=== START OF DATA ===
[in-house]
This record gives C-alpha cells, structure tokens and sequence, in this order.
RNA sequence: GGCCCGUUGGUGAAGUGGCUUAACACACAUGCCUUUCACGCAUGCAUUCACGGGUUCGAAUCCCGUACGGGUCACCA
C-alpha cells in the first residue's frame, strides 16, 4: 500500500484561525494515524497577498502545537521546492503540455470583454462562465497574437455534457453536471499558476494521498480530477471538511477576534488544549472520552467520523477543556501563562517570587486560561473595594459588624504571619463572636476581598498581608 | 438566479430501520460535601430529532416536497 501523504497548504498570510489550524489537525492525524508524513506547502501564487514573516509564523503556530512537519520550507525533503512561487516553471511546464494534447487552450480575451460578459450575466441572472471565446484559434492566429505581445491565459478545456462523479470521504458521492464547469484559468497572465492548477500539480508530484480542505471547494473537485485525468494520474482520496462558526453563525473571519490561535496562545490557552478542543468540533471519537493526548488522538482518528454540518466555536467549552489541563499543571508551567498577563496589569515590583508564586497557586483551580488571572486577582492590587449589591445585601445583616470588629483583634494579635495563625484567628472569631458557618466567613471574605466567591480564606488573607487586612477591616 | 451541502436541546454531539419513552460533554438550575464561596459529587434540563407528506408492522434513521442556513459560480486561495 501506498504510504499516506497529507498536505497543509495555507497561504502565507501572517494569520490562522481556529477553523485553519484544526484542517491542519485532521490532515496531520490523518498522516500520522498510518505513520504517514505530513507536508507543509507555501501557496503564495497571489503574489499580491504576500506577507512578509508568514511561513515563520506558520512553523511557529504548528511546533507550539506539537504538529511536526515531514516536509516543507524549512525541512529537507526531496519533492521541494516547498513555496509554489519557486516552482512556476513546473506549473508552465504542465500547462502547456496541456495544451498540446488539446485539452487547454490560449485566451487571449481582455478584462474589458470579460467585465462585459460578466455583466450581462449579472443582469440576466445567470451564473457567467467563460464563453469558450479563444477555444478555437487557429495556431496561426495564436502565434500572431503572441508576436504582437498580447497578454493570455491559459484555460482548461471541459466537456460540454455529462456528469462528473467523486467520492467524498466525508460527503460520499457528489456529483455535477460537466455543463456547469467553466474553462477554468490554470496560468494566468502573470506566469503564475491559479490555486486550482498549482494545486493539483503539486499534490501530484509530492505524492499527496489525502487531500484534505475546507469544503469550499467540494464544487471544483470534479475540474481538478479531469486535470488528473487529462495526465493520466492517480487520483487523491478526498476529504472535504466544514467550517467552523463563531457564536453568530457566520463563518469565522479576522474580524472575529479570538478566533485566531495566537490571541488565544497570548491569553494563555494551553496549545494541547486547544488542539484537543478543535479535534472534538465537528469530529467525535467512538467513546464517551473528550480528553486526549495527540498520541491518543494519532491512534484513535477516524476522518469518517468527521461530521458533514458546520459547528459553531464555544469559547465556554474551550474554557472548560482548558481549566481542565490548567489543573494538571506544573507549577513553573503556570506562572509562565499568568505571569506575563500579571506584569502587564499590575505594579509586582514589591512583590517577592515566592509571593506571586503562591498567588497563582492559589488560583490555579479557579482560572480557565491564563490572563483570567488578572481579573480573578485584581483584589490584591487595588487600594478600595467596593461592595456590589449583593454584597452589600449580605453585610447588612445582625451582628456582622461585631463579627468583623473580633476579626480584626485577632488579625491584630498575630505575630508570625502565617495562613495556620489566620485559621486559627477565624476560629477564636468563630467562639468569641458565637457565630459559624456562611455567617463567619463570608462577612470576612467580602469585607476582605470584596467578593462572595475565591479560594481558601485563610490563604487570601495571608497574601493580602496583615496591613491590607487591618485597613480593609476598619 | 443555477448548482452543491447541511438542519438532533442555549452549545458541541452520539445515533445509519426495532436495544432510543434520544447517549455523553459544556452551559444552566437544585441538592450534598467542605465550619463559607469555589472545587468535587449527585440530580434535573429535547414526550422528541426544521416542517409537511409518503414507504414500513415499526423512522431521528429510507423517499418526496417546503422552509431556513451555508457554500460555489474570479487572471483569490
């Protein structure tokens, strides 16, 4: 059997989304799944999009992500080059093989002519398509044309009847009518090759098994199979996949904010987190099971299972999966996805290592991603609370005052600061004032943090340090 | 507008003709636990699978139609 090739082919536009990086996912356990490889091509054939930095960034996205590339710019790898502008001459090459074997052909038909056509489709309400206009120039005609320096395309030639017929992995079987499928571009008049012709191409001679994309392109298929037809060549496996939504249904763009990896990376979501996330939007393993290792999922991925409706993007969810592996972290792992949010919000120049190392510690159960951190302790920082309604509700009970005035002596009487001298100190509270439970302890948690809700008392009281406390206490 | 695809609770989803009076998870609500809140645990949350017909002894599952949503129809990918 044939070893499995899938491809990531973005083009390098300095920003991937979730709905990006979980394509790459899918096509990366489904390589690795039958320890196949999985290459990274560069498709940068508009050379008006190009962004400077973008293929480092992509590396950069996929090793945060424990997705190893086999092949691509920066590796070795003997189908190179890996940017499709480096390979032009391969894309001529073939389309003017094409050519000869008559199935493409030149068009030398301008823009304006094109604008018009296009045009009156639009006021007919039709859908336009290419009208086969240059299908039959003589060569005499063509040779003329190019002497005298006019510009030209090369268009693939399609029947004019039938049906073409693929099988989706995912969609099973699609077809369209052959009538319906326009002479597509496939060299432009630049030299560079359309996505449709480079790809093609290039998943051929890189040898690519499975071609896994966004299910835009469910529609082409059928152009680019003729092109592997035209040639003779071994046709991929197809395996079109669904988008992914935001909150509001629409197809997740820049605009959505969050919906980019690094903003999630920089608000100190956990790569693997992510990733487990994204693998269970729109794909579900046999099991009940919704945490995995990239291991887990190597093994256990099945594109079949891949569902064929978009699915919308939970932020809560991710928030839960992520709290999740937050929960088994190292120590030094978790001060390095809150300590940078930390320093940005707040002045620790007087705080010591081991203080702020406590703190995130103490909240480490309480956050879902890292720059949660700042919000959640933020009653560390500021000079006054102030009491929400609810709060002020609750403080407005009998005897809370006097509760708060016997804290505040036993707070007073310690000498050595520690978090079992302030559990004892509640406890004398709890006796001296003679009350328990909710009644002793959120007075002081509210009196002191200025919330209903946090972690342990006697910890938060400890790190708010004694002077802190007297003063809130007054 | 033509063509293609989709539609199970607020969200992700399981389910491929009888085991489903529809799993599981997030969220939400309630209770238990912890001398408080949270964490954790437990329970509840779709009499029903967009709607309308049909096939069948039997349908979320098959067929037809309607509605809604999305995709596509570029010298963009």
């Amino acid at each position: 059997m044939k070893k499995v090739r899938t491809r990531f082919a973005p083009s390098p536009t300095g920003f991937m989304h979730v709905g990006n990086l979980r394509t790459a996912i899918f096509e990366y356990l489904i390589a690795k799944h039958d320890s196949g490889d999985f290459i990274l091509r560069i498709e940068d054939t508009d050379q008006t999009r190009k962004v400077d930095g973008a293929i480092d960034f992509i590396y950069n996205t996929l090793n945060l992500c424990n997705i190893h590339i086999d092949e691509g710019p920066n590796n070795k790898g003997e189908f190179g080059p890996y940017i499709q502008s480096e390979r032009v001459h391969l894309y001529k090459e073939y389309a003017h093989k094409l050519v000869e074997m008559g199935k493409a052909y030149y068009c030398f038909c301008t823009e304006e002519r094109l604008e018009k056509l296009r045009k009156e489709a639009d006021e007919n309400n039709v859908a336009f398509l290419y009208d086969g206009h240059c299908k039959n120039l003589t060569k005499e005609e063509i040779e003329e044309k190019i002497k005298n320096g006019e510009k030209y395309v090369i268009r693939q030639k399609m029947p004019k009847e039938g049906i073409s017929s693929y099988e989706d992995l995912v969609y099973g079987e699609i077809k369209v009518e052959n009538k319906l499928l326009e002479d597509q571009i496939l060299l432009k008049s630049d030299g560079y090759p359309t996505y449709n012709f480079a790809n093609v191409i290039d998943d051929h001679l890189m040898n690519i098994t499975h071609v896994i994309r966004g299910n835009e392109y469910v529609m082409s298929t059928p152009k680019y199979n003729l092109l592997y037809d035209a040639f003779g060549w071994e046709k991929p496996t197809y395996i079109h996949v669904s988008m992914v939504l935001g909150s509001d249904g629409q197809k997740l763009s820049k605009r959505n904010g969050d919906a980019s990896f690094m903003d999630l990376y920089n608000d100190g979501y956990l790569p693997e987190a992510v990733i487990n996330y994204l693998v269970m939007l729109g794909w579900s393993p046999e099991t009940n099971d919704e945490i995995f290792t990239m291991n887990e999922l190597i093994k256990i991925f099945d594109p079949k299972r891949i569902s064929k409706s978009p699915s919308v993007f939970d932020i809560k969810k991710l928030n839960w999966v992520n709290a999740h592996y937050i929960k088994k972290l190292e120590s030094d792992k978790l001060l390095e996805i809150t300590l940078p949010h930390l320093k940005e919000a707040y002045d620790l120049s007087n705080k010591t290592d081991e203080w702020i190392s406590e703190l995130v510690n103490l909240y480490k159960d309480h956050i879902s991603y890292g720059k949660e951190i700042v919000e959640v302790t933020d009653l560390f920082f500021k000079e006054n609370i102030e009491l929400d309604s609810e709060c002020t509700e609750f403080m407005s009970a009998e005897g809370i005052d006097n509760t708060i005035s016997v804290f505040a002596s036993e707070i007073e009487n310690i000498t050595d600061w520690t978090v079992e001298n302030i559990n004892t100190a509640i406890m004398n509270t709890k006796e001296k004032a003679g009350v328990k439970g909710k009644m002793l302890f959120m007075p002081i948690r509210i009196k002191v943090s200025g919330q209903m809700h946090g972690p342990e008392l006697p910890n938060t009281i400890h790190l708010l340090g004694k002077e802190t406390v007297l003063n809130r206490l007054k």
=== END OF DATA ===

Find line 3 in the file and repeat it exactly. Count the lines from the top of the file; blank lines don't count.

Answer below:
RNA sequence: GGCCCGUUGGUGAAGUGGCUUAACACACAUGCCUUUCACGCAUGCAUUCACGGGUUCGAAUCCCGUACGGGUCACCA